Macroeconomics For Dummies, USA Edition
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Being a good macroeconomist is in many ways like being a detective at a crime scene. Good detectives carefully collect evidence at the scene and form theories about what may have happened. They use that evidence to test which theories are most plausible.

Of course, the evidence from a single crime may or may not prove conclusive. Over time, though, evidence from many crimes along with improved technology for gathering and analyzing evidence leads to better theories and an improved ability in any one case to rule some suspects out and others in.

Similarly, macroeconomists gather evidence about economies in the form of data. They then form a hypothesis about how the data came to be and test it to see whether the data supports it or not.

Unfortunately, neither detectives nor macroeconomists have labs in which they can run carefully controlled experiments to test their various hypotheses precisely. This is an advantage reserved to natural sciences such as chemistry, physics, and medicine. If a macroeconomist wants to work out the impact on the economy of cutting government spending by half, she can't just do it and see what happens! She can, however, look at the data (across countries and across time) and try to infer the likely relationship between government spending and other macroeconomic variables (like inflation, unemployment, and real GDP).

That kind of statistical inference though is fraught with problems. For example, imagine that you notice two facts: that countries with higher levels of education tend to be richer and that as the people of a country become more educated, it becomes richer. On the basis of these facts you reach the conclusion that more education causes people to become richer.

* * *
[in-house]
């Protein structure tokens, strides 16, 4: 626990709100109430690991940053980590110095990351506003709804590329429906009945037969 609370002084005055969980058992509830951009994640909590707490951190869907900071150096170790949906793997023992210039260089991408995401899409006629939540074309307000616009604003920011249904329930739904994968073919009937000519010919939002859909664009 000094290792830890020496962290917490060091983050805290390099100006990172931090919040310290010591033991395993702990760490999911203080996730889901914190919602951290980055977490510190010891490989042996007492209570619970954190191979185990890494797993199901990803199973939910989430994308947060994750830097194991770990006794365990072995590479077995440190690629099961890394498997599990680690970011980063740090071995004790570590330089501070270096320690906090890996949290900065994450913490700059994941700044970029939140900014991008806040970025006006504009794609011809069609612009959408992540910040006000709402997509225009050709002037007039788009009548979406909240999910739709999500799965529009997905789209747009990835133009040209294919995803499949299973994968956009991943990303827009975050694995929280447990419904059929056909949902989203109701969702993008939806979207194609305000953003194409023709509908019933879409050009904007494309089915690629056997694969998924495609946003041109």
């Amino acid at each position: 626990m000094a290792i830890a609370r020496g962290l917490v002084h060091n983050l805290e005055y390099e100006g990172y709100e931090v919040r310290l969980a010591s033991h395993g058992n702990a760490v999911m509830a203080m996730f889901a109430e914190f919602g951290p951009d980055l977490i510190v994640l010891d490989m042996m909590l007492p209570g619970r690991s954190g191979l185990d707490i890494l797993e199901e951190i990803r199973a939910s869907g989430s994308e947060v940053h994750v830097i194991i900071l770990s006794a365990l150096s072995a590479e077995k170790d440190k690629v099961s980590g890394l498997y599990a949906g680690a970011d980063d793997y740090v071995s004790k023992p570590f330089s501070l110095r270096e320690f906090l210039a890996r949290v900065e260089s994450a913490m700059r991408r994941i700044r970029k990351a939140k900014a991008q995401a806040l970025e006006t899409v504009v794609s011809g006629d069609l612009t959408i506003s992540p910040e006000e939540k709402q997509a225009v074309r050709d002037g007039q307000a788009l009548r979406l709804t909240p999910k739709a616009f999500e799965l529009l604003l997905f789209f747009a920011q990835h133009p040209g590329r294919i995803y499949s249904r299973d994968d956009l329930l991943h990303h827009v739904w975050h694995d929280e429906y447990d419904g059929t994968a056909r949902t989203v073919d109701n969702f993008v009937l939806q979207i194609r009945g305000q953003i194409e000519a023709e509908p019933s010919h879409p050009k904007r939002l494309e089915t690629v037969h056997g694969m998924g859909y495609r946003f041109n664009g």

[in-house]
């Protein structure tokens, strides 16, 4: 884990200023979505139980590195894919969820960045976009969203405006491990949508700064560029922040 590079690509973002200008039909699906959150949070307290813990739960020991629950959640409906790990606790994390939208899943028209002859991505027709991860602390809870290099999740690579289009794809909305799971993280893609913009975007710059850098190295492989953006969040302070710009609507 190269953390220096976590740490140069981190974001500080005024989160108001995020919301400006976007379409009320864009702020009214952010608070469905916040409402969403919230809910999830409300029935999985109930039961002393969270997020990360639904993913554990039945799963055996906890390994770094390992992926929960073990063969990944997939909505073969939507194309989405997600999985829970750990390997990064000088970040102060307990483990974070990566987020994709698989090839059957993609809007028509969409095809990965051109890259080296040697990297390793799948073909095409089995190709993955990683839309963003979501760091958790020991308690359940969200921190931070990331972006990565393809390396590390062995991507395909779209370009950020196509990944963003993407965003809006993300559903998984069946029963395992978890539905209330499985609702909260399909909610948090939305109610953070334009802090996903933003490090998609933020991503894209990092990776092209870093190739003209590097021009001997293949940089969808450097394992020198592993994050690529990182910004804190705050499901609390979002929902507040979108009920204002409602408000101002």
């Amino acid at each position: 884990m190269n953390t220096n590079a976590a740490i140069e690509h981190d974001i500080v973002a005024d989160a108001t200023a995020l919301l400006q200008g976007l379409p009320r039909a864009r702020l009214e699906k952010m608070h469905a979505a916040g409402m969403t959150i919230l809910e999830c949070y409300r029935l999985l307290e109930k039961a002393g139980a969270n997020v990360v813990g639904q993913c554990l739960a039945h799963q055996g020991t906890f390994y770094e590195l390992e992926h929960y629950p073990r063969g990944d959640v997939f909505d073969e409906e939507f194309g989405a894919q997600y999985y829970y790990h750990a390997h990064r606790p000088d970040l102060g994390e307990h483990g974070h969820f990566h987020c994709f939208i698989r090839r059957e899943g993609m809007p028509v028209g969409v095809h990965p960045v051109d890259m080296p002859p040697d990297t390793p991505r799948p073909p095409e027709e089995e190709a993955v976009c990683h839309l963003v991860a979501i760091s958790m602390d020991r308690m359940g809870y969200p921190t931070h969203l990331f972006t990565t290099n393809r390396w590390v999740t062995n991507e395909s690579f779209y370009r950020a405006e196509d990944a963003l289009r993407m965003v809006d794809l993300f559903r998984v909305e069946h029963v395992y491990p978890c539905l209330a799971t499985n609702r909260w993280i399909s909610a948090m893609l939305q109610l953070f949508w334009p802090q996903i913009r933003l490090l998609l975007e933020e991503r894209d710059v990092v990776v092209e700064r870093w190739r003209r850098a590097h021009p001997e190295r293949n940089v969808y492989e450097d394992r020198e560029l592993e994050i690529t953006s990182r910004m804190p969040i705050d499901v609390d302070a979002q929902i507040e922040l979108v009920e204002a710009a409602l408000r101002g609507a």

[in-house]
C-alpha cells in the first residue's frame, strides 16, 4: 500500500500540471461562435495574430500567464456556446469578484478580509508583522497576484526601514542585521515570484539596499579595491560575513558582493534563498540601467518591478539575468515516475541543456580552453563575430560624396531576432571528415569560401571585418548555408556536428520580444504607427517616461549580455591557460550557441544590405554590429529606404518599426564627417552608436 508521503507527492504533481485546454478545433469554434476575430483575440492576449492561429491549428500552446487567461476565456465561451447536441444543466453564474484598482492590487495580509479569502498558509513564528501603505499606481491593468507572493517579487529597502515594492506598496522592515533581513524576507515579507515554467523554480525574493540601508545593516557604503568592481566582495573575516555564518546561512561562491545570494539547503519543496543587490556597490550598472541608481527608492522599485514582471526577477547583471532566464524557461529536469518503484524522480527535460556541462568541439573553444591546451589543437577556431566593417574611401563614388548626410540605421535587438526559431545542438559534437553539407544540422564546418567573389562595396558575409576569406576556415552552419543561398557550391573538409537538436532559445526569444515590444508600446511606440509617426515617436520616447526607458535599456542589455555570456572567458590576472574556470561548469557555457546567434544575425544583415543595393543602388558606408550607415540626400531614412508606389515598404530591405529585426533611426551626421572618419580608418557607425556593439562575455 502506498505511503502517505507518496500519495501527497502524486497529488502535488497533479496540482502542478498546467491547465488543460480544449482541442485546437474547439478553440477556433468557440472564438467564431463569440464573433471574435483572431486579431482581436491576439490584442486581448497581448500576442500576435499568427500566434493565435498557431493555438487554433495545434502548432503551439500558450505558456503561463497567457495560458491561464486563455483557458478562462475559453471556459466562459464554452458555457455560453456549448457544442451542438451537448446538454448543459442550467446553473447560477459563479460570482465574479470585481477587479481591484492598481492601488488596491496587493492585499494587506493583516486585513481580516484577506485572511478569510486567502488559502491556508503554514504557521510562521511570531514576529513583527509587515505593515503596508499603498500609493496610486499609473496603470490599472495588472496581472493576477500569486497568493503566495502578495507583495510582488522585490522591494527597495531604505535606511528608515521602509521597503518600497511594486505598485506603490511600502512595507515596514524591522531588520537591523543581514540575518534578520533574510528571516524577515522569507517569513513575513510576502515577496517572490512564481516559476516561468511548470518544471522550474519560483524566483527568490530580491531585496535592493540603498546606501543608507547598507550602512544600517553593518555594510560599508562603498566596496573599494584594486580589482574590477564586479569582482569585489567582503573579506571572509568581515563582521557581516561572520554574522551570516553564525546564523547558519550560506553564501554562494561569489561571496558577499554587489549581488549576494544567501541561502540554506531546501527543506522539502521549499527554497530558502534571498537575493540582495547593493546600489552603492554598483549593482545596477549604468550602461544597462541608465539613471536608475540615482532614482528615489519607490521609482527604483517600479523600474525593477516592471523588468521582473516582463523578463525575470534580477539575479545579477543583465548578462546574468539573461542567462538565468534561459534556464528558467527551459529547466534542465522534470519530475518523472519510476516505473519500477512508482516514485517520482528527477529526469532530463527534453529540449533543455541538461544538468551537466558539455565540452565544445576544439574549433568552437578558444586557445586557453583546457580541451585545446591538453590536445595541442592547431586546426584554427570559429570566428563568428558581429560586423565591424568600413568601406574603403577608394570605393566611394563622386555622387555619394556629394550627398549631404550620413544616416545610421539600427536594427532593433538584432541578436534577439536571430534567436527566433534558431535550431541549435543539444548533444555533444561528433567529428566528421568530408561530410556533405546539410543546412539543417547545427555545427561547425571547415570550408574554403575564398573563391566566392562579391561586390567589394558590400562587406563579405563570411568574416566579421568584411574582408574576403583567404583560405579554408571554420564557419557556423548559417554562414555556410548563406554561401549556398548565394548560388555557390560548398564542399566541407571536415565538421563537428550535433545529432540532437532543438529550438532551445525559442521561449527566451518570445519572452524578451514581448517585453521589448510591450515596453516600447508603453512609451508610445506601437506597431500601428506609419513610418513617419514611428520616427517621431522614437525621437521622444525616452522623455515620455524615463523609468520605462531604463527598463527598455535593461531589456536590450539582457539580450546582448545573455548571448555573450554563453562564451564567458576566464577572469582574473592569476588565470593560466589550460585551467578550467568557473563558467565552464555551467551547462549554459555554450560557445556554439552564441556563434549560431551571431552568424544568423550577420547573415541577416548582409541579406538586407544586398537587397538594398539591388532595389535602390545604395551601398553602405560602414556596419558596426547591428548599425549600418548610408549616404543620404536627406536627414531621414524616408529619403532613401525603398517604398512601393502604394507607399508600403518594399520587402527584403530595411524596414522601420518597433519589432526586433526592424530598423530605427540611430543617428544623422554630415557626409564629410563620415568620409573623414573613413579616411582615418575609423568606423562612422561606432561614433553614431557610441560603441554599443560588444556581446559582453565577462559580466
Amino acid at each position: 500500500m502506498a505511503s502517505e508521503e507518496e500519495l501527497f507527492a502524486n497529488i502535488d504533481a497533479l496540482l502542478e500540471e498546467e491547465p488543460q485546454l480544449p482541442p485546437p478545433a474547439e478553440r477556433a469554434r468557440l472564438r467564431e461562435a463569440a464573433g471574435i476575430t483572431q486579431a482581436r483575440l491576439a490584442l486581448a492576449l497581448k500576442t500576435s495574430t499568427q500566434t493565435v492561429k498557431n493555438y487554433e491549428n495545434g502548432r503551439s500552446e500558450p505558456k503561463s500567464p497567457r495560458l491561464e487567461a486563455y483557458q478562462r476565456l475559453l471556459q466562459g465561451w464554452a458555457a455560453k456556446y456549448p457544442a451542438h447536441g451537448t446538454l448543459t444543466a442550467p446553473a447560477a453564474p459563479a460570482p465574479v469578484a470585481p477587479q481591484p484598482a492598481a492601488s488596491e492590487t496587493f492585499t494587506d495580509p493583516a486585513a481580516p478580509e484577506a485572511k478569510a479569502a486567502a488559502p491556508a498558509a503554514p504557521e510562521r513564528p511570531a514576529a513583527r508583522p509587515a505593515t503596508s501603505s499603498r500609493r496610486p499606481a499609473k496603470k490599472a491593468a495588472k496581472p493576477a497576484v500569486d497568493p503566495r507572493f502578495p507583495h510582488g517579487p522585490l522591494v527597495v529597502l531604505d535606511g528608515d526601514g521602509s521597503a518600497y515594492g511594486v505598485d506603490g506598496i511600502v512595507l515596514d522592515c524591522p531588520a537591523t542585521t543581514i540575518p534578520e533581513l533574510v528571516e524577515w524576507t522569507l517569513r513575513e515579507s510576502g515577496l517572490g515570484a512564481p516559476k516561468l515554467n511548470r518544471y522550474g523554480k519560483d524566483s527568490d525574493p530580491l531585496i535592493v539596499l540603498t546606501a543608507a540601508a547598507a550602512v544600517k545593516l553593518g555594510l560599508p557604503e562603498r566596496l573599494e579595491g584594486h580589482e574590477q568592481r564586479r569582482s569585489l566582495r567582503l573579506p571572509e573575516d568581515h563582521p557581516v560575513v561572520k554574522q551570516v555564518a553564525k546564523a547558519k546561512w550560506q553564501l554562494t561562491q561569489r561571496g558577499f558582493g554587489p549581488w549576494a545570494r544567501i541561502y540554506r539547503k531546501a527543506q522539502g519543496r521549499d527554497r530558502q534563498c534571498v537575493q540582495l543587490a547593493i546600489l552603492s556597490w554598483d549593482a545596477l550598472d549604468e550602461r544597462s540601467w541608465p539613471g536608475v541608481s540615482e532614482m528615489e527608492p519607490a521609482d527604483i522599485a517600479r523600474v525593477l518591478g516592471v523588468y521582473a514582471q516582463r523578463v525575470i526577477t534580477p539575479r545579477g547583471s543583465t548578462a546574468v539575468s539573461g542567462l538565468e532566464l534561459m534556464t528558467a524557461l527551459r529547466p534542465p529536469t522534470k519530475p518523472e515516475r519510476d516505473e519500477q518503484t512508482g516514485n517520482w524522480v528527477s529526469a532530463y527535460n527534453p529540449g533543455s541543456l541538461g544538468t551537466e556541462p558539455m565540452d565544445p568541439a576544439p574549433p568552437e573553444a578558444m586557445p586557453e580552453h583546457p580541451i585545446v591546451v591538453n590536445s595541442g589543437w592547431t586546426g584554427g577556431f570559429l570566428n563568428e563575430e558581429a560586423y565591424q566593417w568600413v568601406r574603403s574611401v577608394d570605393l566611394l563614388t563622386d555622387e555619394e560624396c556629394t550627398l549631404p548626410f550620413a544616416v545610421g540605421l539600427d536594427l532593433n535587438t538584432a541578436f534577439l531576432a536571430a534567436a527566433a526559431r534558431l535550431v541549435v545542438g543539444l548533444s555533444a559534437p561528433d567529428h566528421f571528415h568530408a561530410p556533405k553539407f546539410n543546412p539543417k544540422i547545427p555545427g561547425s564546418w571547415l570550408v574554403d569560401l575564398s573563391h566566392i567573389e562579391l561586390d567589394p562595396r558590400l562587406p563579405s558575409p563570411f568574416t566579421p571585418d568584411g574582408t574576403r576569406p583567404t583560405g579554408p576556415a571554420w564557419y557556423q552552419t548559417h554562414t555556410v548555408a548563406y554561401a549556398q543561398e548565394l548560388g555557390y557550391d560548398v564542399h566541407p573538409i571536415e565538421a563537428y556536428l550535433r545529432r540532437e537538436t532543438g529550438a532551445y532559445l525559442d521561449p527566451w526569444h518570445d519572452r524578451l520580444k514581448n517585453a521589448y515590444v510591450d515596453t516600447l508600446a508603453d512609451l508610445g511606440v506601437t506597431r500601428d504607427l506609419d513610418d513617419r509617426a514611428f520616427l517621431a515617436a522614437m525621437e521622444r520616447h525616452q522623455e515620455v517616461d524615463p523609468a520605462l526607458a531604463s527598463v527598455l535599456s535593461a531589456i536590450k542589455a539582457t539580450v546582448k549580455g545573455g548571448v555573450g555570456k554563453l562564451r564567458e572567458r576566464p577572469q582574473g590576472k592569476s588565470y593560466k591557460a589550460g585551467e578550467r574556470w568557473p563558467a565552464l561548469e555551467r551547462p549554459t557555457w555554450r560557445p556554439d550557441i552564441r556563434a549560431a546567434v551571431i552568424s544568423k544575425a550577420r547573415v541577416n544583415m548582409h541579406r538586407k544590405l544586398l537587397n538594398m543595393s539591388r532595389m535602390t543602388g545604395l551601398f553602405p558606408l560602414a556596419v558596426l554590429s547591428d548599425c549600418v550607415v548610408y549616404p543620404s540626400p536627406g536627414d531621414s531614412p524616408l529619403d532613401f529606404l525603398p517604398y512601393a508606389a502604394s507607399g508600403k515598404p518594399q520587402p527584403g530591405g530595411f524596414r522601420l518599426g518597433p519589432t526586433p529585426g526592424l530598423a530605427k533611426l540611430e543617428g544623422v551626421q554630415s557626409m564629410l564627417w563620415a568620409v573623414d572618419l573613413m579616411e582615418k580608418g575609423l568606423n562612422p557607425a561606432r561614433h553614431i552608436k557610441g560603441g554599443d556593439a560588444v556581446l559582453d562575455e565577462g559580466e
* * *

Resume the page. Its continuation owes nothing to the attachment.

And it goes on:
But wait a minute! How do you know that it isn't the other way around: when a country is richer it spends more on education? In which case, people becoming richer is causing them to have more education. Or a third variable may be causing high levels of education and wealth (such as a well-functioning political and legal system). In which case, a country being well off and well educated is correlated but not causally linked.

About This Article

This article is from the book:

About the book authors:

Daniel Richards, PhD, is a professor of economics at Tufts University. Manzur Rashid, PhD, is an associate professor of economics at University College London. Peter Antonioni, MSc, lectures on economics and management at University College London. He's coauthored three Dummies books on economics.

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